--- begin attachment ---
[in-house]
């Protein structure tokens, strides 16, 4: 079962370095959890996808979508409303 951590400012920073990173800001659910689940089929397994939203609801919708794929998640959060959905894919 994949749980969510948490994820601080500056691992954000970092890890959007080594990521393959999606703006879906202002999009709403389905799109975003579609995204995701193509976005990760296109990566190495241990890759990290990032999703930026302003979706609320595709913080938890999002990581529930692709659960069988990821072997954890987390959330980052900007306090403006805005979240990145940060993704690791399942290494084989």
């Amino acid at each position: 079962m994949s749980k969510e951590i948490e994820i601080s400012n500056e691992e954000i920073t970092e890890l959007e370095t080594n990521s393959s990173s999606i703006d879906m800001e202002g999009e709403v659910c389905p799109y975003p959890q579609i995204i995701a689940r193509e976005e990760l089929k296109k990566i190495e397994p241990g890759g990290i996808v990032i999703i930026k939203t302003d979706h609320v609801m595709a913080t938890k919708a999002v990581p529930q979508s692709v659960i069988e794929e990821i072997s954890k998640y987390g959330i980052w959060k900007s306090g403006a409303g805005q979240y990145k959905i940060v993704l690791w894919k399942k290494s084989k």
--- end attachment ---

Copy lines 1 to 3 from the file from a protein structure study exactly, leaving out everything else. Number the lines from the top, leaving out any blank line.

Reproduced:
[in-house]
């Protein structure tokens, strides 16, 4: 079962370095959890996808979508409303 951590400012920073990173800001659910689940089929397994939203609801919708794929998640959060959905894919 994949749980969510948490994820601080500056691992954000970092890890959007080594990521393959999606703006879906202002999009709403389905799109975003579609995204995701193509976005990760296109990566190495241990890759990290990032999703930026302003979706609320595709913080938890999002990581529930692709659960069988990821072997954890987390959330980052900007306090403006805005979240990145940060993704690791399942290494084989």
């Amino acid at each position: 079962m994949s749980k969510e951590i948490e994820i601080s400012n500056e691992e954000i920073t970092e890890l959007e370095t080594n990521s393959s990173s999606i703006d879906m800001e202002g999009e709403v659910c389905p799109y975003p959890q579609i995204i995701a689940r193509e976005e990760l089929k296109k990566i190495e397994p241990g890759g990290i996808v990032i999703i930026k939203t302003d979706h609320v609801m595709a913080t938890k919708a999002v990581p529930q979508s692709v659960i069988e794929e990821i072997s954890k998640y987390g959330i980052w959060k900007s306090g403006a409303g805005q979240y990145k959905i940060v993704l690791w894919k399942k290494s084989k």